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Guyanese Creole (Creolese by its speakers, or simply Guyanese) is an English-based creole language spoken by people in Guyana. Linguistically, it is similar to other English dialects of the Caribbean region, based on 19th-century English, and has loan words from African, East Indian, Arawakan, and older Dutch languages.
|(undated figure of 650,000 in Guyana)|
50,000 in Suriname (1986)
Varieties and influencesEdit
There are many sub-dialects of Guyanese Creole based on geographical location, urban - rural location, and race of the speakers. For example, along the Rupununi River, where the population is largely Amerindian, a distinct form of Guyanese Creole exists. The Georgetown (capital city) urban area has a distinct accent, while within a forty-five-minute drive away from this area the dialect/accent changes again, especially if following the coast where rural villages are located.
As with other Caribbean languages, words and phrases are very elastic, and new ones can be made up, changed or evolve within a short period. They can also be used within a very small group, until picked up by a larger community. Ethnic groups are also known to alter or include words from their own backgrounds.
A socially stratified creole speech continuum also exists between Guyanese English and Standard / British English. Speech by members of the upper classes is phonetically closest to British and American English, whereas speech by members of the lower classes most closely resembles other Caribbean English dialects. A phrase such as "I told him" may be pronounced in various parts of the continuum:
|Utterance||Represents the speech of|
|[ai tɔuld hɪm]||acrolect speech of upper-class speakers|
|[ai toːld hɪm]||mesolect varieties of speech of middle-class speakers|
|[ai toːl ɪm]||mesolect varieties of lower-middle and urban class speakers|
|[ai tɛl ɪm]|
|[a tɛl ɪm]|
|[ai tɛl ɪ]|
|[a tɛl i]|
|[mi tɛl i]||rural working class|
|[mi tɛl am]||basilect speech of illiterate rural laborers.|
It is common in Guyanese Creole to repeat adjectives and adverbs for emphasis (the equivalent of adding "very" or "extremely" in standard British and American English). For example, "Dis wata de col col" translates into "This water is very cold". "Come now now" translates into "Come right now." There is also a tendency among older speakers toward replacing "-er" and its corresponding sound with "-a"; for example, "computer" becomes "computa" and "river" becomes "riva". Various items and actions have also been given their own names that either vaguely resemble or reflect corruptions of their names in standard English.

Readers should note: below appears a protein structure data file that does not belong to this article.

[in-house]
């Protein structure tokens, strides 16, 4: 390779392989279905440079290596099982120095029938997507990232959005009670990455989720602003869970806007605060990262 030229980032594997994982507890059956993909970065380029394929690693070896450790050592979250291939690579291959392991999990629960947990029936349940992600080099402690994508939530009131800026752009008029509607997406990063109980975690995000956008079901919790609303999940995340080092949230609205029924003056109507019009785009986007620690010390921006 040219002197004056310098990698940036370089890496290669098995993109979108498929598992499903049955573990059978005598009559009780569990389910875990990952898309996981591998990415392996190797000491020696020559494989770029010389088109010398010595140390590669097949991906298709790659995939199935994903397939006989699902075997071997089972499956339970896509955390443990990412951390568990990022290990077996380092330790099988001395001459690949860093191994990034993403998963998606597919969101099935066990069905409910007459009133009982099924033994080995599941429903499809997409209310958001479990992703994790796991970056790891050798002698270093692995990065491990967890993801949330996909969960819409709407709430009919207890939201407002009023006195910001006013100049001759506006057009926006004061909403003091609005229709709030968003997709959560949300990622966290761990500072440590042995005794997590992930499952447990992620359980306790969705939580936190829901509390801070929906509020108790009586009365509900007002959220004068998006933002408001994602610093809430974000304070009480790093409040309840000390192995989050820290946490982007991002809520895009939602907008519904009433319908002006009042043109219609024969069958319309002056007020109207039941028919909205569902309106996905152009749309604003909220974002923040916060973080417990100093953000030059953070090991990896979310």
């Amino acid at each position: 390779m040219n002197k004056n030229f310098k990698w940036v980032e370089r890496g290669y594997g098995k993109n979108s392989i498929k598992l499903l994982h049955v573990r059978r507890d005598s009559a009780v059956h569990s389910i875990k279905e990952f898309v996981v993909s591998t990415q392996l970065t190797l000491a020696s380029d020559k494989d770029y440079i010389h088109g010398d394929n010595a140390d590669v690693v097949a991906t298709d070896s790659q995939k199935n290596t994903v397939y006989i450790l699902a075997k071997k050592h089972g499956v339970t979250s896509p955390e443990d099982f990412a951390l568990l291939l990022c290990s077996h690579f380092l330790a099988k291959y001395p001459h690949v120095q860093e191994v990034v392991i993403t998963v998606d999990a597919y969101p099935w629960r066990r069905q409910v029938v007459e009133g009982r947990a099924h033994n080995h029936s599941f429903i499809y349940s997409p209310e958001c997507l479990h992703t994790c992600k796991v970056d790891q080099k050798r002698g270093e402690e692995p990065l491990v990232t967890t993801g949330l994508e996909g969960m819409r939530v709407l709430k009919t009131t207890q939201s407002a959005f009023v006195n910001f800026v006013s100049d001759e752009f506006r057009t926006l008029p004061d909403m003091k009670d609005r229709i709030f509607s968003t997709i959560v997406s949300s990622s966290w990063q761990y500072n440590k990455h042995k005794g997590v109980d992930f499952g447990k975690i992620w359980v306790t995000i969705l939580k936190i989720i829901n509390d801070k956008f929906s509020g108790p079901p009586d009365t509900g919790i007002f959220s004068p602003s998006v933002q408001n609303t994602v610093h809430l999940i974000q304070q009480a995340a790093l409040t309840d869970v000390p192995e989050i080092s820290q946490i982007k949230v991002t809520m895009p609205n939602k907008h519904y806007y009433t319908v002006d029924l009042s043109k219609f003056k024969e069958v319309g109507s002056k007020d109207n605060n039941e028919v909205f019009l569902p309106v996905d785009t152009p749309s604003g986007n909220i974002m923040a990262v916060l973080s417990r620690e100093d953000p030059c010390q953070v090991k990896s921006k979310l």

Sample words and phrasesEdit
The following phrases are written as they are pronounced:
- ah go do it - Meaning: "I will do it"
- dem ah waan sting yuh waan bil - Literally: "they want to sting your one bill" - Meaning: "they usually want to take money from you"
- evri day me a run a raisfil - Literally: "Every day I run the ricefield" - Meaning: "Every day I take care of the ricefield"
- ee bin get gun - Literally: "He been get gun" - "he had the gun"
- ee wuda tek awi lil time but awi bin go come out safe - Literally: "it would have taken us a little time but we would have come out safely"
- me a wuk abak - Meaning: "I'm working further inland"
- suurin - a form of courtship (from "suitoring," itself the result of adapting the noun "suitor" for use as a verb and then applying standard patterns to generate a gerund form)
- Guyanese Creole at Ethnologue (10th ed., 1984). Note: Data may come from the 9th edition (1978).
- Guyanese Creole English at Ethnologue (18th ed., 2015)
- Hammarström, Harald; Forkel, Robert; Haspelmath, Martin, eds. (2017). "Guyanese Creole English". Glottolog 3.0. Jena, Germany: Max Planck Institute for the Science of Human History.
- Escure (1999:166)
- Gibson (1986:572)
- Gibson (1988:195)
- Bickerton (1973:649)
- Gibson (1986:571)
- Bickerton (1973:666)
- Edwards (1989:225)
- Bickerton, Derek (1973), "The nature of a creole continuum", Language, 49 (3): 640–669, doi:10.2307/412355
- Edwards, Walter (1989), "Suurin, koocharin, and grannin in Guyana: Masked intentions and communication theory", American Speech, 64 (3): 225–232, doi:10.2307/455590
- Escure, Geneviève (1999), "The pragmaticization of past in creoles", American Speech, 74 (2): 165–202, JSTOR 455577
- Gibson, Kean (1986), "The ordering of auxiliary notions in Guyanese Creole", Language, 62 (3): 571–586, doi:10.2307/415478
- Gibson, Kean (1988), "The habitual category in Guyanese and Jamaican creoles", American Speech, 63 (3): 195–202, doi:10.2307/454817